What is the hardest thing about writing books for children?
Trying to make a living. But in Australia that applies to most authors, not just those who write for children. We just don’t have the population here.

What is the best thing about writing books for children?
There are so many ‘best’ things it’s hard to pick just one, so I won’t. I love letting my imagination soar. I love visiting schools and talking to kids about my books and writing. I love working from home and having the excuse, because I’m a kids’ writer, of being able to act like a kid most of the time. I love living in my made-up worlds.

Which of your books is your favourite and why?
This is the most common question I get asked when I visit schools and the most difficult. Each book is like a child - so much work and love and dedication has gone into it. Having said that, if I’m forced to choose it would have to be The Garden of Empress Cassia because that was my first publication. And Little Paradise because it is based on my mother’s amazing love story.

Your latest Our Australian Girl book – no. 3 in the series, Poppy and the Thief - is out now. Tell us about the joys of writing such an historical tale? Was Poppy based on anyone?
It was very exciting including my great grandfather in this novel. I never met him, of course, because he came to Australia from Canton, China during the 1850’s, but I imagined him. I’m sure his personality wasn’t as I portrayed, but he did go out with teams of bullocks to clear the land in Victoria and New South Wales so he must have been a very strong and brave man.

Also, as in the story, he called for a bride from China. I wanted to pay tribute to my great grandmother by writing about her. She must have been very courageous to come to a strange land where she couldn’t speak the language and to marry a man who was old enough to be her father.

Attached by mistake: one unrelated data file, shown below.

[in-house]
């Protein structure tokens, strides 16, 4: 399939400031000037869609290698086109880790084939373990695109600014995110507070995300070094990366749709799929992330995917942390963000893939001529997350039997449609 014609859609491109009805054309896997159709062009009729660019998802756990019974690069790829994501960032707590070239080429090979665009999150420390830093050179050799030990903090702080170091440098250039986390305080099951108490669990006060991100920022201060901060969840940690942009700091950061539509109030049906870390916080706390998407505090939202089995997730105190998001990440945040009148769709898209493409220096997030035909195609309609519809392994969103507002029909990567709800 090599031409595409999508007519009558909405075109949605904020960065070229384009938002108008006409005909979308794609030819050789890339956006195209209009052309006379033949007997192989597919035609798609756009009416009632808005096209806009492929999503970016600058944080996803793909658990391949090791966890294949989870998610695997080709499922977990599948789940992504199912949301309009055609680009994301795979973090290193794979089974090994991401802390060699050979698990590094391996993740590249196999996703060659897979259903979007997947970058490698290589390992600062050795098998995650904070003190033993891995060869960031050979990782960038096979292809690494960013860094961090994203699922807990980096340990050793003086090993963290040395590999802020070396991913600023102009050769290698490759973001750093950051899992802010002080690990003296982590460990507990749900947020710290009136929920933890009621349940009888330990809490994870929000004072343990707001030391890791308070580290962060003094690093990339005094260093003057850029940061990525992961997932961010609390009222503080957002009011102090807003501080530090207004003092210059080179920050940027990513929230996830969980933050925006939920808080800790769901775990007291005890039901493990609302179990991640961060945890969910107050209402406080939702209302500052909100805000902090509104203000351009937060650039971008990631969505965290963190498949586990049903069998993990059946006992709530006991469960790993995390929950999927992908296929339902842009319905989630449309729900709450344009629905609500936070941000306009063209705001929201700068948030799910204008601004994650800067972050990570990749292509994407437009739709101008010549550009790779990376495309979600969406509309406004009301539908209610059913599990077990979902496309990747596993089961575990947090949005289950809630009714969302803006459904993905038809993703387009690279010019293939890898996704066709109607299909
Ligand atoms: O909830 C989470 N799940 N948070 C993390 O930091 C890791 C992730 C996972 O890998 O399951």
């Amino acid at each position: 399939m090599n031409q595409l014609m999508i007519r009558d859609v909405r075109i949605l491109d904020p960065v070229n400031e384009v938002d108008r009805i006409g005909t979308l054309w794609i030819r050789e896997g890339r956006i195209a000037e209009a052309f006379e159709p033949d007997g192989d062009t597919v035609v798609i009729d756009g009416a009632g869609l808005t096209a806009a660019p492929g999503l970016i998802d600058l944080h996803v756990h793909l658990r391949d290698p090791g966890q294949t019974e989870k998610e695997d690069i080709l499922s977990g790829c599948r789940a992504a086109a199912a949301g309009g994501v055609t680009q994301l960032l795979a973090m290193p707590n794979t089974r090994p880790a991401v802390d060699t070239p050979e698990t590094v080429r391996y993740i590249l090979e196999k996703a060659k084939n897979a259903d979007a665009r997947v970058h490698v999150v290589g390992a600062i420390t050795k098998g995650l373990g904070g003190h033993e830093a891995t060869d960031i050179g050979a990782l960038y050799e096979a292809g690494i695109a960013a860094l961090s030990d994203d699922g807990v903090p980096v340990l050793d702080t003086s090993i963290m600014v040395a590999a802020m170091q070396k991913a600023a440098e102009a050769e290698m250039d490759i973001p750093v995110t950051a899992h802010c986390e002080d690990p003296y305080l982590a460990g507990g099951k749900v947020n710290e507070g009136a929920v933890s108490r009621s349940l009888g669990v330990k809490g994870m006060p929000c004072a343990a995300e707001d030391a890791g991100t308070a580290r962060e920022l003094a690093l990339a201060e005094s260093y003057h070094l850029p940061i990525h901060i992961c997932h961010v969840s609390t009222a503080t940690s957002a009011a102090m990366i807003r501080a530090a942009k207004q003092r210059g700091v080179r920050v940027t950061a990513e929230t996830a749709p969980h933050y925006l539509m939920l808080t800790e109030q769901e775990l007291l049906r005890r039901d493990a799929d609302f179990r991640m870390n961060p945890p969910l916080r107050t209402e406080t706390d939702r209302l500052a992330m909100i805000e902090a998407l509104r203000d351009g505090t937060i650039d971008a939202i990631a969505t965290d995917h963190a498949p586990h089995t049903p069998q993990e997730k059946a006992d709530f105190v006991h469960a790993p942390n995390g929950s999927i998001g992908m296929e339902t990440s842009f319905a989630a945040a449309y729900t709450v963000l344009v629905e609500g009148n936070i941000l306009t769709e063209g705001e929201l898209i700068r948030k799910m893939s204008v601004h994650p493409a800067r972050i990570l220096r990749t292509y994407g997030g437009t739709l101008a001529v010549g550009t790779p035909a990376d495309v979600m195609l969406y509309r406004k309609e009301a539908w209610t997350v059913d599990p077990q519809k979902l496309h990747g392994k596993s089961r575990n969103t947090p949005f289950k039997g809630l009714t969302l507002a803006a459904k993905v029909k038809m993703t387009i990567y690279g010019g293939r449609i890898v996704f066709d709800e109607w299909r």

Have you always enjoyed writing history?
Not really because I love to use my imagination and with historical fiction you have lots of restraints. But I’ve been writing historical fiction now for the past four years with the Poppy series and before that with Little Paradise, so it is growing on me. And I have learnt so much along the way.

Which books did you read as a child?
I loved Enid Blyton, especially the Magic Faraway Tree and the series Famous Five and Secret Seven. Also Milly Molly Mandy books. I liked CS Lewis and Georgette Heyer. I also liked books with illustrations and would spend hours copying them.

If you couldn’t be a writer/illustrator, what would you be? An archaeologist, a zoo keeper, an animal behavourist. I have a passion and a respect for all animals. And I love digging up old things.

What would encompass your perfect day? Morning and early afternoon of writing where quality words are flowing, then taking my dog for a walk, then coffee with a friend and coming home to a dinner cooked by someone else. Ahh… perfection.

Tell us 10 things about Gabrielle Wang our readers may not know.
I wanted to be a movie director when I was a teenager
I love cocker spaniels
I am always the shortest adult at any gathering
I drink lots of tea
I don’t like chocolate
I am a very slow reader and have to say every word in my head
My favourite food is soup noodles
I don’t listen to or read or watch the news
I love hot weather
I’m learning Italian

What else do you love to do, other than write books?
Illustrate, tai chi, horse riding, cooking.

What words best sum you up?
Sensitive (a little over sensitive, I think),
Bossy (my son added this one in so it doesn’t count)

What’s next for Gabrielle Wang?
I’m working on a short story for a Penguin anthology called 13 Ghosts, and filling the well for a new novel called The Wish Bird. I haven’t started it yet but this is a very important time in the making of a story. I have the final book in the Our Australian Girl series coming out in September called Poppy Comes Home as well as the US edition of The Garden of Empress Cassia. It’s been a very busy year.

See more on Gabrielle at www.gabriellewang.com